Definition of stretto in English:

stretto

Line breaks: stretto
Pronunciation: /ˈstrɛtəʊ
 
/
Music

noun (plural stretti /-ti/)

1A passage, especially at the end of an aria or movement, to be performed in quicker time.
More example sentences
  • The major-third interval is then employed with its minor counterpart horizontally to help furnish a stretto passage.
  • Elisions, stretti, contractions, prolongations and antiphonal presentations are only some of the devices the composer frequently employs to achieve a pacing that clarifies the overall direction of the melodic trajectory of a piece.
  • One could consider this a contrapuntal jeu d' esprit, with rapid lines of imitation and stretto, but for its character of psychological unease.
1.1A section at the end of a fugue in which successive introductions of the theme follow at shorter intervals than before, increasing the sense of excitement.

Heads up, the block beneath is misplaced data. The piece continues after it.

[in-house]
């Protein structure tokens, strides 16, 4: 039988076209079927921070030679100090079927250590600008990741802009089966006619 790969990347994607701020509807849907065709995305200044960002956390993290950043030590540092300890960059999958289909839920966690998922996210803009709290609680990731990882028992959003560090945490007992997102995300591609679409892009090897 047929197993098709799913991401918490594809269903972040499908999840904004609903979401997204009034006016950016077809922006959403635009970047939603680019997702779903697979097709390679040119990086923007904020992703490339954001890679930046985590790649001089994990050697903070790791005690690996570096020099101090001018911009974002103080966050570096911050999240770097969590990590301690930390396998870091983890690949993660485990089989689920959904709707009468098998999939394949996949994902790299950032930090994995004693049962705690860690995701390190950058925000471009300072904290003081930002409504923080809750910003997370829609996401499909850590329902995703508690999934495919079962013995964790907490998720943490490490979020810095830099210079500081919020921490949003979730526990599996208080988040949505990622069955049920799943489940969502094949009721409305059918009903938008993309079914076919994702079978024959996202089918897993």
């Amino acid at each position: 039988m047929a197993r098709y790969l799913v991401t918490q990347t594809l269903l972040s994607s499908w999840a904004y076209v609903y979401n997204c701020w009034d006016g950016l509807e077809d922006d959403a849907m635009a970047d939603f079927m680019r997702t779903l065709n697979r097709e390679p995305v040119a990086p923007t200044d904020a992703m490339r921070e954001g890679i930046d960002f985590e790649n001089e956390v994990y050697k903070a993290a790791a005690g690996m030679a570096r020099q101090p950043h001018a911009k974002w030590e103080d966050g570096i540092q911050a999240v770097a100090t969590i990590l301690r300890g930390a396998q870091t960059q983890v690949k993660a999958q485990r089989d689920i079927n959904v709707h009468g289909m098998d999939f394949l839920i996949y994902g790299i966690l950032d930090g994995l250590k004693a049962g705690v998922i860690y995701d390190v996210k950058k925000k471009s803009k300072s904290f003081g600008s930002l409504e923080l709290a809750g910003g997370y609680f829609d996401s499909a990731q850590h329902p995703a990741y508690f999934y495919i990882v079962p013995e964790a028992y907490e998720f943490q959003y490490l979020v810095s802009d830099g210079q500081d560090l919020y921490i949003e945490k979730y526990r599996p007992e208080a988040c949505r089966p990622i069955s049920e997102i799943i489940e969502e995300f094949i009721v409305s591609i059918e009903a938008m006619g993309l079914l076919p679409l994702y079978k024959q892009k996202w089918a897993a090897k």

More example sentences
  • In one, the four sections of the choir enter one after another with the same material, as in a stretto fugue.
  • The Canzonetta is a contrapuntal work consisting of a series of fugues displaying stretto, contrary motion, and inversion; rhythmic motion tends to be lively, and the detail of musical lines illuminating.
  • They got no louder than a whisper, but began to overlap faster and faster like a stretto in a mad fugue, finally getting stuck on the phrase, ‘I'll see you around.’

adverb

Back to top  
(As a direction) in quicker time.
More example sentences
  • It sounds like odd moments of Berlioz, Tchaikovsky or Ravel, but only in respect of isolated chords here and there, a harp glissando upbeat, a stretto passage for the violins.

Origin

Italian, literally 'narrow'.

Definition of stretto in:

Get more from Oxford Dictionaries

Subscribe to remove ads and access premium resources

Word of the day bimble
Pronunciation: ˈbimbəl
verb
walk or travel at a leisurely pace